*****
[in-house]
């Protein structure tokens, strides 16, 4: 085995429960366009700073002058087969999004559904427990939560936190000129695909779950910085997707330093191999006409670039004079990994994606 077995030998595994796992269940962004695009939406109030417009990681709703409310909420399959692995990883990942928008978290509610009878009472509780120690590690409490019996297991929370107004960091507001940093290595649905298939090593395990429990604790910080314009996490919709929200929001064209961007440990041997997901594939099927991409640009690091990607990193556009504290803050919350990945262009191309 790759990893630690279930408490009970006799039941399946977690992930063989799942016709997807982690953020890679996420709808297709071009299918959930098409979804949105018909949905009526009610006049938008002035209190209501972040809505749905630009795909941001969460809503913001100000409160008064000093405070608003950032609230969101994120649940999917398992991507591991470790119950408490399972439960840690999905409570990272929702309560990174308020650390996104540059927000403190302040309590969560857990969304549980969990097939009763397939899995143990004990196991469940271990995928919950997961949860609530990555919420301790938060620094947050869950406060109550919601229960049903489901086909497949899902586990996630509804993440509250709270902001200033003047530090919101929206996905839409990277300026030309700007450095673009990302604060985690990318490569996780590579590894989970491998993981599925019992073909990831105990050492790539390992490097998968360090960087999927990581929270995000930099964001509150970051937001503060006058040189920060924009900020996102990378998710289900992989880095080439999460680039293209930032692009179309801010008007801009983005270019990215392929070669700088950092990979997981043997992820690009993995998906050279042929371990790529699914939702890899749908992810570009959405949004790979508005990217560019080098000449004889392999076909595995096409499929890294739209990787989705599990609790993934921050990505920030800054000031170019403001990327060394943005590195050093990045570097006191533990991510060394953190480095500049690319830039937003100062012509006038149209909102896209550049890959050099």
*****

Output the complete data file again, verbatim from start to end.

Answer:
[in-house]
């Protein structure tokens, strides 16, 4: 085995429960366009700073002058087969999004559904427990939560936190000129695909779950910085997707330093191999006409670039004079990994994606 077995030998595994796992269940962004695009939406109030417009990681709703409310909420399959692995990883990942928008978290509610009878009472509780120690590690409490019996297991929370107004960091507001940093290595649905298939090593395990429990604790910080314009996490919709929200929001064209961007440990041997997901594939099927991409640009690091990607990193556009504290803050919350990945262009191309 790759990893630690279930408490009970006799039941399946977690992930063989799942016709997807982690953020890679996420709808297709071009299918959930098409979804949105018909949905009526009610006049938008002035209190209501972040809505749905630009795909941001969460809503913001100000409160008064000093405070608003950032609230969101994120649940999917398992991507591991470790119950408490399972439960840690999905409570990272929702309560990174308020650390996104540059927000403190302040309590969560857990969304549980969990097939009763397939899995143990004990196991469940271990995928919950997961949860609530990555919420301790938060620094947050869950406060109550919601229960049903489901086909497949899902586990996630509804993440509250709270902001200033003047530090919101929206996905839409990277300026030309700007450095673009990302604060985690990318490569996780590579590894989970491998993981599925019992073909990831105990050492790539390992490097998968360090960087999927990581929270995000930099964001509150970051937001503060006058040189920060924009900020996102990378998710289900992989880095080439999460680039293209930032692009179309801010008007801009983005270019990215392929070669700088950092990979997981043997992820690009993995998906050279042929371990790529699914939702890899749908992810570009959405949004790979508005990217560019080098000449004889392999076909595995096409499929890294739209990787989705599990609790993934921050990505920030800054000031170019403001990327060394943005590195050093990045570097006191533990991510060394953190480095500049690319830039937003100062012509006038149209909102896209550049890959050099």